London, UK has led the way in implementing LEZs, and now ULEZ. They have been controversial as the fines are high and motorists and businesses have complained about the accessibility of certain parts of the city. Authorities have continued with the zones, advising vehicle owners to replace or modify their vehicles to more compliant models. This video explains how it works:
21. Dust collectors
Dust collectors are used in industrial settings to capture the dust in exhaust air. These are essential for protecting human health and complying with government health and safety legislation. Only dust collectors that meet stringent safety standards may be used.
Dust collectors suck contaminated air from locations where manufacturing processes take place. The air passes through a system of separators and filters which extract the dust and release clean air. Manufacturers must regularly check the concentration of particles in the cleaned air.
22. Treat biofuels with caution
Biofuels receive heavy subsidies and are touted as sustainable and eco-friendly alternatives to petroleum-based fuels. However, biodiesel and other biofuels can generate noxious forms of air pollution. Biofuels can pollute the air at every stage of their production and use. For example:
- The fast-growing poplar and willow trees used as a biofuel source emit significant amounts of isoprene which can combine with other air pollutants to create ozone.
- Studies have shown that this ozone could cause up to 1,400 air pollution-related deaths per year in Europe.
- The surplus ozone generated by biofuel production could also impact agricultural yields, reducing them by up to $1.5 billion.
23. Low-emitting heaters and stoves
Inefficient cooking practices create indoor air pollution that contributes to up to 4 million deaths per year globally. Many poor people have no choice but to use dung, waste, or unseasoned firewood with inefficient heaters and stoves.
Engineers and designers have developed innovative low-cost stove designs that increase the efficiency of fuels and reduce particulate levels. Novel biomass stoves are engineered to burn the fuel more efficiently using insulated combustion chambers and fans. A great example of an improved stove design is the rocket stove which is in use across the world:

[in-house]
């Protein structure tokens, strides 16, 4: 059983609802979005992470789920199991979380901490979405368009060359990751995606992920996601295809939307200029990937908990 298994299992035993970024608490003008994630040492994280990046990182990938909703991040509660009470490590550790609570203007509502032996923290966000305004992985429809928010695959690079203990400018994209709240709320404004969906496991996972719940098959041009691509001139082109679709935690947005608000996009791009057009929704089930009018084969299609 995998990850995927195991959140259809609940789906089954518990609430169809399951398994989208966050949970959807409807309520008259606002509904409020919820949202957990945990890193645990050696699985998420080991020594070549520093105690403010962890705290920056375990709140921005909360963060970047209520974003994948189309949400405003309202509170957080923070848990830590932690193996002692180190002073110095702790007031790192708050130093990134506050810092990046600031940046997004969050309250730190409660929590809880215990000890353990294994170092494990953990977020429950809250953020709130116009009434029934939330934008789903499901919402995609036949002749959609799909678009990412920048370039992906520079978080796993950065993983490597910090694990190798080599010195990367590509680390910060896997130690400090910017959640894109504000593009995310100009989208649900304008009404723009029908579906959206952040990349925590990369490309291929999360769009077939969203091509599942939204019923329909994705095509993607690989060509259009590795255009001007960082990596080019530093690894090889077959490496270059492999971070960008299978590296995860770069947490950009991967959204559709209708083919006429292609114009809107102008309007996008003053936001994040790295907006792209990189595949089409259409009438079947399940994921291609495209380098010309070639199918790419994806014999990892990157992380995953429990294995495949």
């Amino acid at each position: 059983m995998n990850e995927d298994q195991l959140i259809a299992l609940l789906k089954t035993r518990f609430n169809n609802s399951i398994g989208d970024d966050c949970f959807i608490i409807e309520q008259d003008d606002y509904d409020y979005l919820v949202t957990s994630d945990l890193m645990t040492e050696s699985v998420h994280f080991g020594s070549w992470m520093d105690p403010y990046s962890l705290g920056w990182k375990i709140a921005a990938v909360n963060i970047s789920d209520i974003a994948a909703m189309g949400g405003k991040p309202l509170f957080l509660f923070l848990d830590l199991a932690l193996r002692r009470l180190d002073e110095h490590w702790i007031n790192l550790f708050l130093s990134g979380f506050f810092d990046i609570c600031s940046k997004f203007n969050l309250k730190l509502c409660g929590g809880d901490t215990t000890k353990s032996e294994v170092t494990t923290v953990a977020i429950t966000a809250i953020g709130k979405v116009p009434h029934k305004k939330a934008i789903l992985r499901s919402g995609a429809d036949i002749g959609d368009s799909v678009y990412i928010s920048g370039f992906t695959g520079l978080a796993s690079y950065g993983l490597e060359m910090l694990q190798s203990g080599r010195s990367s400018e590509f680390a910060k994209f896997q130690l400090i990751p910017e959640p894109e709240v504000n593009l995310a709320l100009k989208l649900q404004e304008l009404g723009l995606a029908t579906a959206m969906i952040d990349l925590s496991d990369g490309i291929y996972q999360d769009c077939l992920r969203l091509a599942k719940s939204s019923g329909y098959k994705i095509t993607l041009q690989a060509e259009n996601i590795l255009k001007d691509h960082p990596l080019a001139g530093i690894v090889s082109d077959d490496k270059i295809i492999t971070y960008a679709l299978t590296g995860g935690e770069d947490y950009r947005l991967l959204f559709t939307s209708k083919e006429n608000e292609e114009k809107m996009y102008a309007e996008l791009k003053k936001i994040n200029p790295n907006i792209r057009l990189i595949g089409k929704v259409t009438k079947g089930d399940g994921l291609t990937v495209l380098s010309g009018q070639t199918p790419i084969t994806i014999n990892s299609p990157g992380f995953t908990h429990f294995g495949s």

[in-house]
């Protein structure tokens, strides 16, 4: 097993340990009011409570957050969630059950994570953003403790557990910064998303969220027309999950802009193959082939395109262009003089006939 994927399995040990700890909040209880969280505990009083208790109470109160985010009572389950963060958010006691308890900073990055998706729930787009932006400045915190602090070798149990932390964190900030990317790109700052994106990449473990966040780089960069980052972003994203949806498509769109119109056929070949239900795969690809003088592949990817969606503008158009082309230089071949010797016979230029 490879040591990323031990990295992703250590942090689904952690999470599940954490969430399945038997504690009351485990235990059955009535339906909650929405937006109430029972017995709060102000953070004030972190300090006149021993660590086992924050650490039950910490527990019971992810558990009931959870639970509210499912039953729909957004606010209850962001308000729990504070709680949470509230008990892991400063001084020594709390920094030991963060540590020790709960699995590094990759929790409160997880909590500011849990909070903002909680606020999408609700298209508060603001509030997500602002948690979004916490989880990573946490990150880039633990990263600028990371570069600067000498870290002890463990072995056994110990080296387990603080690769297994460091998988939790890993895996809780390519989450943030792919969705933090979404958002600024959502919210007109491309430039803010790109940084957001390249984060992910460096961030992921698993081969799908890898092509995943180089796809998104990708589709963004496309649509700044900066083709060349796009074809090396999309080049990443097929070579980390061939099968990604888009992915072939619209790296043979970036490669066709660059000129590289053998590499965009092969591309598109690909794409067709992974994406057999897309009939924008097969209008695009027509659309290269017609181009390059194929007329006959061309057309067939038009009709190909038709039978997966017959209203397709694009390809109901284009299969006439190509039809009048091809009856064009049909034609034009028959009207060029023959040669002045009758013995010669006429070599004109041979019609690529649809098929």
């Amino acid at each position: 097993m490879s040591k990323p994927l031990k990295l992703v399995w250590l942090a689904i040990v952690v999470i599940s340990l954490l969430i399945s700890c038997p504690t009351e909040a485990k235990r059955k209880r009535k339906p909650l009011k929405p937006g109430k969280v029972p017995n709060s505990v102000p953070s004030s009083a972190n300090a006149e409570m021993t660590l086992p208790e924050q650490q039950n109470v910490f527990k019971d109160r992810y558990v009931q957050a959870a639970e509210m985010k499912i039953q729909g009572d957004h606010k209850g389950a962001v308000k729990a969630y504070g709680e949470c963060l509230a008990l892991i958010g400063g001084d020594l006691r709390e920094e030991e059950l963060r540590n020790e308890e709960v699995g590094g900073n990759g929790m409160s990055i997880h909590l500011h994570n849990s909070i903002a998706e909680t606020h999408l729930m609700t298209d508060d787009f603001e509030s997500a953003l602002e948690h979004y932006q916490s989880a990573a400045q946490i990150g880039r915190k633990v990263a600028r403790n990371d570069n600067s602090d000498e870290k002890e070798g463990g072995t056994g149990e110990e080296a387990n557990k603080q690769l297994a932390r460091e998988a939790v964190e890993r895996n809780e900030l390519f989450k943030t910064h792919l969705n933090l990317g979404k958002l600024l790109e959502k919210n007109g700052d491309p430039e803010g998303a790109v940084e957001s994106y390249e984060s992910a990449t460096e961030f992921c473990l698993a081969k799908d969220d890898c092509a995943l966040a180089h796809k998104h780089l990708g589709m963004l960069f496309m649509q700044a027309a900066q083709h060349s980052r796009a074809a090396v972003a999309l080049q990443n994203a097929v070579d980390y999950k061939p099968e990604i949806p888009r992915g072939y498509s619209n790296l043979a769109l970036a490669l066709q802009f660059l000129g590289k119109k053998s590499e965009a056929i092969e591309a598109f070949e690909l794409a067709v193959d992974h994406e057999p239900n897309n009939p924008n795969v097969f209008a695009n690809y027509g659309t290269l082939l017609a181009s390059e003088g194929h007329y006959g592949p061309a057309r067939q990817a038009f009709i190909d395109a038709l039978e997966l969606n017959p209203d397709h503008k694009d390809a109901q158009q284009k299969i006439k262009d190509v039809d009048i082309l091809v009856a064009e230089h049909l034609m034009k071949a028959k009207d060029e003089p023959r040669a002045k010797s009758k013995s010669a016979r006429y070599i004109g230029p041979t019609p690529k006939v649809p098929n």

Cycling as an alternative to driving reduces air pollution because it takes cars off the road, with an immediate reduction in the amount of air pollution generated. As muscle-powered or electric personal transport, there is no burning or fuel to generate the 1.3 billion cubic yards of air pollution each car generates across its lifespan.
Manufacturing bicycles and e-bikes are also less polluting than cars. Just painting cars adds more than 40 million pounds of pollution to the air each year. And despite not being enclosed in a vehicle, cyclists are less exposed to air pollution than drivers when they travel on the roads.
Short car journeys are the most polluting. They are simply not long enough to warm up the engine so it can burn fuel efficiently and the catalytic converter can operate optimally. Car journeys that are under five miles can emit more than double the pollution produced by a long drive.
Any transport method that reduces shorter journeys will positively impact air pollution levels. The availability and convenience of cars make it easy to jump in one to make even the quickest journey. By opting to walk rather than drive, you can cut these polluting journeys out, leading to lower levels of air pollution in local communities and an improvement in your health.
26. Public transport